Gigabyte GA-Z77X-UD5H Review: Functionality meets Competitive Pricingby Ian Cutress on July 25, 2012 5:00 AM EST
Gigabyte GA-Z77X-UD5H BIOS
As of late, I have been critical of the Gigabyte BIOS system. Their 3D BIOS implementation of a graphical UEFI used to be very slow to respond, and as a result made it a pig to navigate. Fast forward on a generation and our 3D BIOS is super fast, highly responsive, and more of a pleasure to use. The 3D BIOS philosophy is a little odd, as the only thing 3D about the BIOS screen is the perspective - it is still a 2D image but at an oblique angle.
The front screen of the Gigabyte BIOS uses this oblique image to act as a clickable interface for different parts of the motherboard. Users can select the CPU, the memory, the rear IO, the PCIe, the SATA connectors or the chipset in order to bring up a separate menu containing several advanced options for that area of the motherboard. This unfortunately falls down on a few areas:
Should a non-enthusiast user have this system as part of a pre-built computer (for example, my parents) and need to enter the BIOS, they will not know what to click as they do not understand what a motherboard is. I would not be able to explain 'click the SATA ports' as they do not know what SATA ports are. What we could do with here is some hover text over each part to explain what each part is in non-technical language.
In addition, as an enthusiast, my main priority of a BIOS is to manipulate and diagnose. The first screen I should see should have all the important information on it - the motherboard I am using, the CPU installed, the speed of the CPU (voltages and temperatures would be handy), the memory size, the memory speed, and other relevant data (boot sequence, hard drives). With a screen like 3D BIOS, some of this information is available straight away, and some is provided when the oblique image is clicked (see image below) but is covered by the menu brought up. For the real information, I will need to navigate through separate menus. There is enough leeway with a UEFI to be able to cater to both the enthusiast and the non-technical; it is just a shame that motherboard manufacturers still cannot get it right.
In the advanced menu, the first screen we come to is the M.I.T (Motherboard Intelligent Tweaker?). This has some valid information to greet us - BIOS version, CPU speed and voltage, memory size, frequency and voltage, and CPU temperature. The 'Current Status' option provides a longer list of exact settings, helpful for diagnosis.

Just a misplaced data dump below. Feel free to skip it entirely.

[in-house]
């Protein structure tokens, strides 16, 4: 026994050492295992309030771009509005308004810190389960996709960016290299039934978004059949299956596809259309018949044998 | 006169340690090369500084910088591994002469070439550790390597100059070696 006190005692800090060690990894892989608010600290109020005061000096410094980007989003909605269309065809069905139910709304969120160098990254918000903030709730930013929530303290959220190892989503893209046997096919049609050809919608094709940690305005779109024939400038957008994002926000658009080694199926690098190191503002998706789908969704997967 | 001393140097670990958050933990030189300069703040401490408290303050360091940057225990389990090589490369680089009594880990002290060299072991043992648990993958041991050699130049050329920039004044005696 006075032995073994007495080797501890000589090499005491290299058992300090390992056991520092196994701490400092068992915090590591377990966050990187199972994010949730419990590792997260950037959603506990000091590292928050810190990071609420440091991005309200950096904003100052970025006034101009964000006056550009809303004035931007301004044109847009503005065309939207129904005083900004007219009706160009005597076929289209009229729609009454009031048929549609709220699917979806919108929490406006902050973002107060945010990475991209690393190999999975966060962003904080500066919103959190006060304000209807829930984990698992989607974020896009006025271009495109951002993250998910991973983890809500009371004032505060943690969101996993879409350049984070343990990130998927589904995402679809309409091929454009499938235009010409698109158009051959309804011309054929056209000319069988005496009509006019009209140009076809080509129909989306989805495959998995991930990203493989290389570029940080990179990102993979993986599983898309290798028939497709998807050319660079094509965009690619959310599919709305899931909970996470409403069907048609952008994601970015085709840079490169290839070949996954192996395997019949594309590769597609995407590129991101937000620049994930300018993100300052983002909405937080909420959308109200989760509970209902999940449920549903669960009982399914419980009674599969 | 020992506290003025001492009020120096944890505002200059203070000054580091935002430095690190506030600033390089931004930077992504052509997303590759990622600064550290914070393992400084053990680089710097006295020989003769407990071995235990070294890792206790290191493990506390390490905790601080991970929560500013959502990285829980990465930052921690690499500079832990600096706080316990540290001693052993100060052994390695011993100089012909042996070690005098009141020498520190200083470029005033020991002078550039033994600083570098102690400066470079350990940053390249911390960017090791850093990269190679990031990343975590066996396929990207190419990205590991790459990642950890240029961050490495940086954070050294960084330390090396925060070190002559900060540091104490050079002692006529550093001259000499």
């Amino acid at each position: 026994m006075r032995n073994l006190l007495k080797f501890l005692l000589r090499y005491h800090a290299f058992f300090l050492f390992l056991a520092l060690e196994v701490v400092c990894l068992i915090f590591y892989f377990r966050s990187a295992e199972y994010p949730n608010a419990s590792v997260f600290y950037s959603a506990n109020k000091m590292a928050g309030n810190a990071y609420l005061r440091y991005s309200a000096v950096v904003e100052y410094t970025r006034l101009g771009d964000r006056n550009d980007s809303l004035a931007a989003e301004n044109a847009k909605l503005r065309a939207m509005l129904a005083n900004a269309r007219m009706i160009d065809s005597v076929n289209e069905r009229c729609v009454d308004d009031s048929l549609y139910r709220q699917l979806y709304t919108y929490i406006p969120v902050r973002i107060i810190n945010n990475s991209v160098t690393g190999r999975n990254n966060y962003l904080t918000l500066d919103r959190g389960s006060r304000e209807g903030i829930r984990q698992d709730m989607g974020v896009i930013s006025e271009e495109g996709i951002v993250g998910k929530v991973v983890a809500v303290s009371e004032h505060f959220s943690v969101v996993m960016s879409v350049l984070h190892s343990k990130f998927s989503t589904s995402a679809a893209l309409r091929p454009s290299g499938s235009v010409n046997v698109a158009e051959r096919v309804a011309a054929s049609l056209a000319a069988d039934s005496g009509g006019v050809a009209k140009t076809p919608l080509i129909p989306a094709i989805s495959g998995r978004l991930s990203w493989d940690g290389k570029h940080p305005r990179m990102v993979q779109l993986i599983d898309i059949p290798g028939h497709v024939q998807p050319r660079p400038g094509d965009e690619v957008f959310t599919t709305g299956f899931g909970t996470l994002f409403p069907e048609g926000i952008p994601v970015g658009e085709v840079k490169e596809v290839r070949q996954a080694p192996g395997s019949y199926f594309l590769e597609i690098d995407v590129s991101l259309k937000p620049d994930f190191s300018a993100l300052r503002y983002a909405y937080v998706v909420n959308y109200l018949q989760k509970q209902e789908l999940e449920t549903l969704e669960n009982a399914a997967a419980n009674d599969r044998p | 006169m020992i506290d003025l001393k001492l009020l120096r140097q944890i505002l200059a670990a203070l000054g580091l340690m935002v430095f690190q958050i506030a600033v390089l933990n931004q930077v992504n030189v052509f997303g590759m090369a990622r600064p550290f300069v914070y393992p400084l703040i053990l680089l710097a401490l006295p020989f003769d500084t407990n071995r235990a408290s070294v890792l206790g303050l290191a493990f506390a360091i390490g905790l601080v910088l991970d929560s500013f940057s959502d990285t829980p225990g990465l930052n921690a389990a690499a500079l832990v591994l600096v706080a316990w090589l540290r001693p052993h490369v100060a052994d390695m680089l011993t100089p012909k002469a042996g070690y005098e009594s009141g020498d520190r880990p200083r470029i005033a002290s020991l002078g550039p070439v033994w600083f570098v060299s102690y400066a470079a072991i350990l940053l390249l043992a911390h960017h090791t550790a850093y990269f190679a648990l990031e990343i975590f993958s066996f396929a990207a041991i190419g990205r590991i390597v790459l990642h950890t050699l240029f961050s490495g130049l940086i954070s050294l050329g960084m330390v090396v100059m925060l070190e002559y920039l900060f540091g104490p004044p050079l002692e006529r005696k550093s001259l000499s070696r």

Overclock options are found throughout several menus: CPU clocks and ratios are adjusted in "Advanced Frequency Settings"; memory timings and straps can be changed in "Advanced Memory Settings"; and anything relating to voltages or the 3D Power delivery options are found in "Voltage Settings". It does confuse me a little, as motherboard manufacturers have this overwhelming tendency to put options in one place only. The BIOS should be a tool that is easy to use, so why not put the voltage options for the CPU in with the CPU clocks and ratios? Or 3D Power options related to a CPU in a sub-menu in the Frequency options? The only motherboard manufacturer who is not using what is essentially a basic text and option interface right now is Intel on their own motherboards, so it does strike me as strange that no-one else is doing it.
Fan options in the BIOS are found in the M.I.T. -> PC Health Status menu, located at the bottom. Gigabyte fan controls are limited at best, especially when you compare them to the best in the motherboard arena - users here have to try to understand the options provided. The units PWM value / ºC mean nothing to everyone. Some sort of system needs to be devised here which users can input temperatures when they want the fans to idle and when they want the fans to be at 100%, and the BIOS calculates the appropriate 'PWM value/ºC' to select.
Despite my critical analysis of the Gigabyte BIOS, I found it easy to navigate by the arrow keys (my preferred method) and type in values during overclocking. It is a big step up from the first iterations of Gigabyte's 3D BIOS for sure.